Memory Loss & Dementia
What is it? How does it happen?
Memory loss can occur for a myriad of reasons. It is most common in the elderly population; 80% of octogenarians have memory loss. Dementia is memory loss caused by an underlying neurodegenerative condition. There are many types of dementia, the most common of which is Alzheimer’s Dementia.
Dementia is much like watching the effects of time on an old barn: it becomes a shell, and it does not function the way it once did. Such, unfortunately, becomes the case for dementia patients, as they become a shell of their former selves, their brain no longer able to function the way it once did. Dementia will continue to progress with time.
What Does Dementia feel like?
Signs and symptoms
Progressive Memory Loss, which may manifest as:
- Forgetting to pay bills
- Neglecting household responsibilities and maintenance
- Burning food, leaving on the stove/oven
- Getting lost in familiar neighborhoods
- Poor job performance
- Forgetting names & faces
- Personality changes
- Changes in sleep quality and habits
- Losing track of date or time
Who typically gets it?
The neuropathologic hallmarks of Alzheimer’s Dementia include the build up of metabolites in the brain tissue, called plaques and tangles. The cause is not yet completely elucidated, though this is an area of active research.
What can be done if I have dementia?
Memory Preserving Medications
These medications aim to preserve the memories remaining and slow the progression of memory loss.
It may be useful to consider cognitive therapy, biofeedback, psychology/psychiatry referrals, based on your specific needs.
This is a PhD who specializes in cognitive testing and diagnosis, and may be very helpful in cases of early onset dementia, consideration of dementia mimics, and multiple dementia types.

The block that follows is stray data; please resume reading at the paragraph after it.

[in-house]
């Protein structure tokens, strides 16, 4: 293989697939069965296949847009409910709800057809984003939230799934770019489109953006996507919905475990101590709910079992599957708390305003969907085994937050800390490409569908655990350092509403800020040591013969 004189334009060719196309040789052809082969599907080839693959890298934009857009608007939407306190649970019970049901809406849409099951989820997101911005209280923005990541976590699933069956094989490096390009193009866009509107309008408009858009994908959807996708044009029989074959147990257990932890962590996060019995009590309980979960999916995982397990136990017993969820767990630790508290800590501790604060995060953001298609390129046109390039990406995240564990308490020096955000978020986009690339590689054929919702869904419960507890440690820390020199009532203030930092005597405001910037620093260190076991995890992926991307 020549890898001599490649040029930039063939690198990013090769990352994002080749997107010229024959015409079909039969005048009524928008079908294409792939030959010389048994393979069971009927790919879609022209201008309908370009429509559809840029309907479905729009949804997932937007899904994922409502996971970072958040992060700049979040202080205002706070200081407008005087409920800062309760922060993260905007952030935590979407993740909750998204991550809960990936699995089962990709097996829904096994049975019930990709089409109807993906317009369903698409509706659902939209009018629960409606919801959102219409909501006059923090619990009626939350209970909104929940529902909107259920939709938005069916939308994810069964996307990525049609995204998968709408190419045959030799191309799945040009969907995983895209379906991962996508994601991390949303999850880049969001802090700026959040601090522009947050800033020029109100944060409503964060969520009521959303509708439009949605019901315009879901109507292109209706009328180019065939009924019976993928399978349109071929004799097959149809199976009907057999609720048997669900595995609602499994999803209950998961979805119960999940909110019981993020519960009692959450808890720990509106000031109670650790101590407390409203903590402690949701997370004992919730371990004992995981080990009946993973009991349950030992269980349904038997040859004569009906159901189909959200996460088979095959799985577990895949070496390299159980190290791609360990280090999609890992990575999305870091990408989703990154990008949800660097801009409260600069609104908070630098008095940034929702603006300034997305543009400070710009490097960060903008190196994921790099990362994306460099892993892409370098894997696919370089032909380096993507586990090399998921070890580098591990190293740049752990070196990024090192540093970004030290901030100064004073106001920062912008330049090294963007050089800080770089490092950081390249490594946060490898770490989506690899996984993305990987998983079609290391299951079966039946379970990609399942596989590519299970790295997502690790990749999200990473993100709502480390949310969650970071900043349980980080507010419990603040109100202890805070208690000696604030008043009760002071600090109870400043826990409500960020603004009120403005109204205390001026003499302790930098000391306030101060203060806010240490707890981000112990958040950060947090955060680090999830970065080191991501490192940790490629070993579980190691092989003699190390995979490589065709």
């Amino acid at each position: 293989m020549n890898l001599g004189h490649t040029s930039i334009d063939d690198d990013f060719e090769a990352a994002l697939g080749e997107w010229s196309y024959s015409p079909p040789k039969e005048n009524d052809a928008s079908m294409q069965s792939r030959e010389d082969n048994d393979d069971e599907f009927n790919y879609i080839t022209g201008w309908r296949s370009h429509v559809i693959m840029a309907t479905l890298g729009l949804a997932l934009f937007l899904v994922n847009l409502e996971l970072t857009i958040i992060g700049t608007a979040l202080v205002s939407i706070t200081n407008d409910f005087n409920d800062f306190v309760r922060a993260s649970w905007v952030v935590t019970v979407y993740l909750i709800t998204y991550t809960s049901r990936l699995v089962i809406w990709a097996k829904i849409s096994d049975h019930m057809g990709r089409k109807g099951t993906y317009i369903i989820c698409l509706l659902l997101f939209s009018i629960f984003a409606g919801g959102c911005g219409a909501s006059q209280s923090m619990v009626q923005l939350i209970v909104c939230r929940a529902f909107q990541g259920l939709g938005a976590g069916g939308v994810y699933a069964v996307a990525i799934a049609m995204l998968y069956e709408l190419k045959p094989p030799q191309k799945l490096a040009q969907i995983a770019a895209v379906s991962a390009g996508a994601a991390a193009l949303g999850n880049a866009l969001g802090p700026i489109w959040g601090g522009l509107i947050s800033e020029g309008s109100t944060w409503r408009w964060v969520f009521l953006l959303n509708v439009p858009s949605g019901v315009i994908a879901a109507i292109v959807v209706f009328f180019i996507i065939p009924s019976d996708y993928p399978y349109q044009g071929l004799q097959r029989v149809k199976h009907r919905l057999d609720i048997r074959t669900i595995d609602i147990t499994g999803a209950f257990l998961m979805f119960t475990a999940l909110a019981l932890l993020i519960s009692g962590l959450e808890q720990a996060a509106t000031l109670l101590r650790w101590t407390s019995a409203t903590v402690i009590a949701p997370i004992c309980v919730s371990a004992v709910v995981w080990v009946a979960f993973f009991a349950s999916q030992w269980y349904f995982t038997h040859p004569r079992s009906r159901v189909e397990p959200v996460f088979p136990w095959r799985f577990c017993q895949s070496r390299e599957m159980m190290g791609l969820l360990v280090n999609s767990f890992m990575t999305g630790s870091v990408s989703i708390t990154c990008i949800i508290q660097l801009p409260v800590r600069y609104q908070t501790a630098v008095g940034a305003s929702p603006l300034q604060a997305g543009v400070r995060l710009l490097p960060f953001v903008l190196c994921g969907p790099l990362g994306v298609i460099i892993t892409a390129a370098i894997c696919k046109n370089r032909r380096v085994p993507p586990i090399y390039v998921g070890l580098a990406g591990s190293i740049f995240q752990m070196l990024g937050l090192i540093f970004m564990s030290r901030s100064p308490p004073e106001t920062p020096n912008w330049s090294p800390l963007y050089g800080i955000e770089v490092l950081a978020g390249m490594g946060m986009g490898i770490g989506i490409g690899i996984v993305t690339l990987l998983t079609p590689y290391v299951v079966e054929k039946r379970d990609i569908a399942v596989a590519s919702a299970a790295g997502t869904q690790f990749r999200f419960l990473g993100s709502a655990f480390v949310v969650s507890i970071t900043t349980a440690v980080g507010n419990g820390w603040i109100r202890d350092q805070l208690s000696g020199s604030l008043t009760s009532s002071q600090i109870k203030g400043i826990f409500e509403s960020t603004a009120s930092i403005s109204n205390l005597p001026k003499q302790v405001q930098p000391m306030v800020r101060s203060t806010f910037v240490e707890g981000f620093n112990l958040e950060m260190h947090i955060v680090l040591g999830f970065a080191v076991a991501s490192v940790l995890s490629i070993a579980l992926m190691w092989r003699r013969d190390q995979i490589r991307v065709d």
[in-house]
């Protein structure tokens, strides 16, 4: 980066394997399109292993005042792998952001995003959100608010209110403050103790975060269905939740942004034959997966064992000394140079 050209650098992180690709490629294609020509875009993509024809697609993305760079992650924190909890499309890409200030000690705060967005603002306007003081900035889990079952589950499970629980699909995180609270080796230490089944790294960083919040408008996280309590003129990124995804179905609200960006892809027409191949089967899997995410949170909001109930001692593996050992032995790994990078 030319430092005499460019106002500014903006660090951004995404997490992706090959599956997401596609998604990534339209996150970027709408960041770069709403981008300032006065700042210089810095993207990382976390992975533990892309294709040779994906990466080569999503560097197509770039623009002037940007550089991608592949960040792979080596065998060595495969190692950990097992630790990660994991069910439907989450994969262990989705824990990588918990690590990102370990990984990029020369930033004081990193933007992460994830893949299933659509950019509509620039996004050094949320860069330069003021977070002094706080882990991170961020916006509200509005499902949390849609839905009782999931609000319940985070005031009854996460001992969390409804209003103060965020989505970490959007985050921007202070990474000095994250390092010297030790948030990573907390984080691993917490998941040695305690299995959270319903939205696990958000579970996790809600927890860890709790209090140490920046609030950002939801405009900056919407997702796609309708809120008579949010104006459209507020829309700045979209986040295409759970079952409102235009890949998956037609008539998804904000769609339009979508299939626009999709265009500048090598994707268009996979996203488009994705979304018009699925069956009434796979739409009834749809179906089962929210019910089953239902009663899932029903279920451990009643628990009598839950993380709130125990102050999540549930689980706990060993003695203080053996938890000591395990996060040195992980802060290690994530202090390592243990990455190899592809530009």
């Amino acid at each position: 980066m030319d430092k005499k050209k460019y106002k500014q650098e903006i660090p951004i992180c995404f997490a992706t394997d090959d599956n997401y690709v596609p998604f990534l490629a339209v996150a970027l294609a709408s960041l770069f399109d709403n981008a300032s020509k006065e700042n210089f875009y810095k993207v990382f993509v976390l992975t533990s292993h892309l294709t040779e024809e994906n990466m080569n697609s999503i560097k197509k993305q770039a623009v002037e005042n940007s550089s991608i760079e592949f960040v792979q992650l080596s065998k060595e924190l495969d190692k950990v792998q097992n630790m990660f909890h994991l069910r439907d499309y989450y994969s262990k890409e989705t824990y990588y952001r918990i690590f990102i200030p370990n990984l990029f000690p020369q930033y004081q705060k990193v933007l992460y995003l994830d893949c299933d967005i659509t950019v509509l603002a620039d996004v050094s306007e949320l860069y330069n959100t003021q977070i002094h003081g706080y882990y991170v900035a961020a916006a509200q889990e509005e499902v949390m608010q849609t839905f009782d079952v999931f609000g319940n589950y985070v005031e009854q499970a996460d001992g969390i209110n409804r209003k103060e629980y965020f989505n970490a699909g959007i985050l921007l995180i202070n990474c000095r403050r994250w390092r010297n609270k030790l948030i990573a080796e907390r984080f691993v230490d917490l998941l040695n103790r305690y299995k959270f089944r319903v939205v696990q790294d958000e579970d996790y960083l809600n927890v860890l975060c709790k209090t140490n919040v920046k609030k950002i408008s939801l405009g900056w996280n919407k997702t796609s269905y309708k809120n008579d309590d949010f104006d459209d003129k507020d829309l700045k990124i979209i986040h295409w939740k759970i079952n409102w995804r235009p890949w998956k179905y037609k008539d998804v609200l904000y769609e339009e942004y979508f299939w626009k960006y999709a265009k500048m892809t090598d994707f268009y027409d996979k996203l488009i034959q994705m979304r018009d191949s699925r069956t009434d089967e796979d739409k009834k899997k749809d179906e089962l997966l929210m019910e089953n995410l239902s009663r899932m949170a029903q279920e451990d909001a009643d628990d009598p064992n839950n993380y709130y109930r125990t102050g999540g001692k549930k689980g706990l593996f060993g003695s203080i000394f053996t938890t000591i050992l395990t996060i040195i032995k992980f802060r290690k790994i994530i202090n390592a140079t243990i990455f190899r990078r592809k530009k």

Caring for the Caregiver
The most important aspect of treatment and care for the dementia patient is the caretaker. This is an important conversation to begin early, even if it may seem too soon, in order to fully understand the patient and family's wishes. In the early stages, this may be checking in with the family member daily, but it will eventually progress to one of many situations: moving in with them, arranging for round-the-clock home nursing staff, assisted living facilities, nursing facility with a dementia unit. The best choice for your family member is likely going to be unique for each family, and it is important to have your specific need in mind, as well.
Caregiver fatigue is a very real concern. No matter how you choose to care for your family member, be certain it is sustainable and healthy for all involved.
How can MIND help?
Not only do we consult on your case to perform a Root Cause Analysis, we will look for additional ways to maintain good quality of life and mental acuity as long as possible.
The Bottom Line
Dementia is a progressive neurodegenerative condition, meaning the disease process will continue to progress over time.
There is no cure for dementia, but early diagnosis is paramount. There is good evidence to show that early intervention can lead to preserved quality of life and longer memory retention.
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